Tories highlight cannabis dangers in drug blueprint

The health risks of cannabis are so great that it should now be reclassified as a class B drug, carrying much greater penalties for possession and trafficking, says David Cameron's new blueprint for dealing with Britain's growing addiction problems.

The health risks of cannabis are so great that it should now be reclassified as a class B drug, carrying much greater penalties for possession and trafficking, says David Cameron's new blueprint for dealing with Britain's growing addiction problems.

The Tory leader has been convinced by emerging evidence that a strong form of the drug, skunk, is causing an epidemic of mental health disorders. A report being published this week by a Conservative policy commission will confront the issue, recommending an upgrading of the drug to class B, as well as arguing the case for a complete transformation of addiction treatment in Britain.

This comes as Labour and the Tories go head to head on the issue of social breakdown, with both parties competing to show they have solutions that would strengthen families and prevent antisocial behaviour.

Ed Balls, the new Secretary of State for Schools, Children and the Family, is this week expected to announce new measures on parenting amid concern that too many children are being left to grow up in rootless and unstable environments.

The former Tory leader Iain Duncan Smith, who heads the commission, will produce his report, entitled Breakthrough Britain, on Tuesday. He has looked at the costs of social breakdown and will propose a series of measures to tackle issues such as addiction, and also to strengthen the family and protect children.

One of the key measures will be a new 'treatment tax' on drink which would be used to provide an increase of £400m on the amount spent on treatment and recovery programmes for both alcoholics and addicts. The tax - which could see an increase of around three per cent on alcohol, adding 25p to the cost of a bottle of whisky - would not go straight into the Treasury as VAT and excise duty does, but would instead be set aside for medical treatment.

Speaking to The Observer yesterday, Duncan Smith said: 'We know now that cannabis is incredibly dangerous as a drug. For years people have been allowed to get away with this rather loose and wishy-washy idea that in the Sixties we took it and it didn't matter. But in the Sixties it was a much less potent drug, and now they have this stuff that is home-grown, which is at least 12 times more powerful.'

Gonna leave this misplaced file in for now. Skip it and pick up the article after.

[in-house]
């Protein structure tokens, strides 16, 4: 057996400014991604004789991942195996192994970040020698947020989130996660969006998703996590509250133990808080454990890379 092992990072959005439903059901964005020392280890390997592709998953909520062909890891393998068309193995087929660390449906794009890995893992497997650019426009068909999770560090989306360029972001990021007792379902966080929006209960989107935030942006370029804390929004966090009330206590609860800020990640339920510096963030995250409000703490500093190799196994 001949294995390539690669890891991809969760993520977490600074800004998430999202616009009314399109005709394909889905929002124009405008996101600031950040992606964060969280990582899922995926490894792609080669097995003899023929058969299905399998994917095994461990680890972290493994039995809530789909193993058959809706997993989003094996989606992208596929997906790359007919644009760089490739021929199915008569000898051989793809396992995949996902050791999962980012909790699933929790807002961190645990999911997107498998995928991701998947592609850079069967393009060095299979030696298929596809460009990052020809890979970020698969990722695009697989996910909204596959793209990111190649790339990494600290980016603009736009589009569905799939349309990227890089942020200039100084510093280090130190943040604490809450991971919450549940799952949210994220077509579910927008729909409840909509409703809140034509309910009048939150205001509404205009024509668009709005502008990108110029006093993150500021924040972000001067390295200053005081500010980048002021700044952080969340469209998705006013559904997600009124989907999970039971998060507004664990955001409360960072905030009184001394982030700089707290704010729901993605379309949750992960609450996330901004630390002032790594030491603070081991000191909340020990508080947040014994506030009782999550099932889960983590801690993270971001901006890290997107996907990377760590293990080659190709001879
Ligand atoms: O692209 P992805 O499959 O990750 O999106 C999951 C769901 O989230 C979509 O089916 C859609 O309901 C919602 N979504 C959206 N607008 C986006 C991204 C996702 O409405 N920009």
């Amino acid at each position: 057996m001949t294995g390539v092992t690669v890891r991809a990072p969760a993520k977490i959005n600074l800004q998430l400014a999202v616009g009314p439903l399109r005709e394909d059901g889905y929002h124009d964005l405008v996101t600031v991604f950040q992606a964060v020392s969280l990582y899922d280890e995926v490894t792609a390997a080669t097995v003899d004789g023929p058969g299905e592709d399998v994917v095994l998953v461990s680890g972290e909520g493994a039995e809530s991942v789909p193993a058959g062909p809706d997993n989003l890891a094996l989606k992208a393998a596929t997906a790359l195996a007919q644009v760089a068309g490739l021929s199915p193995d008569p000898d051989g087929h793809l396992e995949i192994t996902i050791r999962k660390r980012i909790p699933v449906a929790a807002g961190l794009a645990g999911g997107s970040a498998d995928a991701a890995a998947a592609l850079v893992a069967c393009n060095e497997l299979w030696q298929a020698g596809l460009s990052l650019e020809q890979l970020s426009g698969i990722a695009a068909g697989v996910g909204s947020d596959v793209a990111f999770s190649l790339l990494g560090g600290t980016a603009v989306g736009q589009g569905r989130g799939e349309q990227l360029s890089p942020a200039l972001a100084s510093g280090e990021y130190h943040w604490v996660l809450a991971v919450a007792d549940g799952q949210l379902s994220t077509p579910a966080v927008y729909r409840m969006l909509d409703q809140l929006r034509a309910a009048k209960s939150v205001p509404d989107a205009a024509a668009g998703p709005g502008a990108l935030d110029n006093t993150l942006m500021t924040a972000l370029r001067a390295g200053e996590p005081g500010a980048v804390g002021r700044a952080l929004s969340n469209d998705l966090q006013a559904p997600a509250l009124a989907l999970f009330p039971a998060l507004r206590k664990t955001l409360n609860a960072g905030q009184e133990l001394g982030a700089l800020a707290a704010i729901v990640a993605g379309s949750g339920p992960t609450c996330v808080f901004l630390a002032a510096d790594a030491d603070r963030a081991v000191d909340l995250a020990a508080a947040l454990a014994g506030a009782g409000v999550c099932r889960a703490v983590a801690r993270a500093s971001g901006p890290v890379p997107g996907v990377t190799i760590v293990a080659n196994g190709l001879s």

He added: 'The real effect is on young kids who take it. We regularly have kids who take it at the age of 11 or 12. If your brain is growing, you can kiss goodbye to that - by the time you are 16 or 17 you will be in a psychotic state. It is an enormously dangerous drug, but a lot of middle-class families don't see that.'

The government downgraded the drug to a class C in 2004 after concern that police were spending too much time arresting people for cannabis possession rather than focusing on tackling harder drugs. Although possession is still a criminal offence, in practice, this means that most adults found with the drug are let off with a warning,

A Home Office review in 2006 decided there was no need to change the classification, despite the changing medical advice. The Home Office has pointed to a decline in the number of people using cannabis which they believe is linked to the fact that they downgraded the drug.

However, it is undeniable that the health effects are worsening. In 2005, 10,000 11 to 17-year-olds were treated for cannabis use - 10 times the number a decade ago. Plants are increasingly cultivated to include high levels of the active ingredient of cannabis, THC, delta-9-tetrahydrocannabinol, which encourages addiction and which causes a range of symptoms, from short-term memory loss, anxiety and panic attacks to triggering schizophrenia.

Duncan Smith said the slogan 'war on drugs... should be binned because that sends the wrong signals. It is not a war on drugs. It is about getting kids off drugs.'

Reclassification had to be linked to a proper treatment programme which offered people the chance of complete abstinence, rather than focusing on harm reduction.

The report suggests that too many people are now 'parked on substitute drugs' such as methadone, rather than being given the chance of complete rehabilitation.


Jo Revill and Nick Watt

The GuardianTramp

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